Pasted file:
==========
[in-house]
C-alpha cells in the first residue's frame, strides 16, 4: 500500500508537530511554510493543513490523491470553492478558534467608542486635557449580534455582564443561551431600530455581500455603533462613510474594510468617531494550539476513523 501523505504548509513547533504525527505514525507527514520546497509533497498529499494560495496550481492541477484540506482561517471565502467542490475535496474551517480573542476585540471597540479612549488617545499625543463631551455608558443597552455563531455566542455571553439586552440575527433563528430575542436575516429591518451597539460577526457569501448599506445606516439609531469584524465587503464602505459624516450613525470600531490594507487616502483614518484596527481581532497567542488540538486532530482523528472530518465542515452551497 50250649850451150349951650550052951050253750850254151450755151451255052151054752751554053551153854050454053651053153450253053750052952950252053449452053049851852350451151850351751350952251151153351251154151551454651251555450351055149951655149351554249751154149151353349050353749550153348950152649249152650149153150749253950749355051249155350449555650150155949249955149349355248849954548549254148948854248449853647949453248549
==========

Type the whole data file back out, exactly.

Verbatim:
[in-house]
C-alpha cells in the first residue's frame, strides 16, 4: 500500500508537530511554510493543513490523491470553492478558534467608542486635557449580534455582564443561551431600530455581500455603533462613510474594510468617531494550539476513523 501523505504548509513547533504525527505514525507527514520546497509533497498529499494560495496550481492541477484540506482561517471565502467542490475535496474551517480573542476585540471597540479612549488617545499625543463631551455608558443597552455563531455566542455571553439586552440575527433563528430575542436575516429591518451597539460577526457569501448599506445606516439609531469584524465587503464602505459624516450613525470600531490594507487616502483614518484596527481581532497567542488540538486532530482523528472530518465542515452551497 50250649850451150349951650550052951050253750850254151450755151451255052151054752751554053551153854050454053651053153450253053750052952950252053449452053049851852350451151850351751350952251151153351251154151551454651251555450351055149951655149351554249751154149151353349050353749550153348950152649249152650149153150749253950749355051249155350449555650150155949249955149349355248849954548549254148948854248449853647949453248549